The Youngest Alzheimer’s Disease Patient is Only 19 and Doctors Are Puzzled!

The Youngest Alzheimer’s Disease Patient is Only 19 and Doctors Are Puzzled!

The world’s youngest person to be diagnosed with Alzheimer’s disease, according to a group of Chinese researchers, was recently found.

The findings have been published in the Journal of Alzheimer’s Disease.

The patient, a 19-year-old from Beijing, was identified in the study as having “probable” Alzheimer’s after experiencing memory loss and attention issues starting with the age of 17.

A year later, the patient began to experience short-term memory loss as well, becoming unable to remember where he had put his belongings or what had happened the day before.

He also had trouble reading and had slow reactions.

Although the patient’s cerebrospinal fluid was cognitively normal, the condition was diagnosed as such because the patient was found to have mild brain atrophy.

The patient had zero family history of the illness or other causes according to the authors, who were led by Jia Jianping, making the case exceptionally unusual.

The researchers’ findings contradict the widely held notion that Alzheimer’s disease affects only the elderly.

They explained that “[The study] proposed to pay attention to early-onset Alzheimer’s disease. Exploring the mysteries of youngsters with Alzheimer’s disease might become one of the most challenging scientific questions in the near future.”

Even an early onset version of the disease, which affects people under 65, is quite rare, making up only 5 to 10 percent of all known cases.

Almost 100 percent of all patients under 30 have pathological gene mutations. A 21 year old who also had this gene mutation was the previous youngest person to have the disease.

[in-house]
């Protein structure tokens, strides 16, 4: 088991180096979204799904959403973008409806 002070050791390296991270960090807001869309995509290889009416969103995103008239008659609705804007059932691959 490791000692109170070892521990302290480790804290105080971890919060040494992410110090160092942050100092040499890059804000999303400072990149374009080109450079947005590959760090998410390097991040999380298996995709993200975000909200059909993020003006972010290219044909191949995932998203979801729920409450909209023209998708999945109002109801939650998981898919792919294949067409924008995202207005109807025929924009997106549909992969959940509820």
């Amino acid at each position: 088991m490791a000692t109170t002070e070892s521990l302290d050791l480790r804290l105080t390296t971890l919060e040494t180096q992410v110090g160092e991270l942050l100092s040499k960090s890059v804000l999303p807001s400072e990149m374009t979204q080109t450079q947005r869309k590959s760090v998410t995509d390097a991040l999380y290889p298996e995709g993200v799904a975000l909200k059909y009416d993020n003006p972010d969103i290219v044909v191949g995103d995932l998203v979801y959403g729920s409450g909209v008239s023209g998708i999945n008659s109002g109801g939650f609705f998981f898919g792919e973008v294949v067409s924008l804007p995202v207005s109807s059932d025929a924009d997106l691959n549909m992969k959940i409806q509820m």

The teenage patient from China is a special case because there were no known genetic mutations involved, according to the researchers.

They explained that “This is the youngest person ever reported to meet diagnostic criteria for Alzheimer’s disease without recognized genetic mutations.”

In a different study, Jia and his team hypothesized that altering one’s lifestyle may be able to minimize the negative impact of late-onset Alzheimer’s.

The researchers discovered that maintaining a healthy diet, engaging in brain activity, engaging in regular exercise and abstaining from alcohol and smoking, can prevent memory loss regardless of one’s genes.

The team went on to note that a “Healthy diet had the biggest protective effect on memory, followed by cognitive activity, and physical exercise.”

Katherine Baldwin

Katherine is just getting her start as a journalist. She attended a technical school while still in high school where she learned a variety of skills, from photography to nutrition. Her enthusiasm for both natural and human sciences is real so she particularly enjoys covering topics on medicine and the environment.

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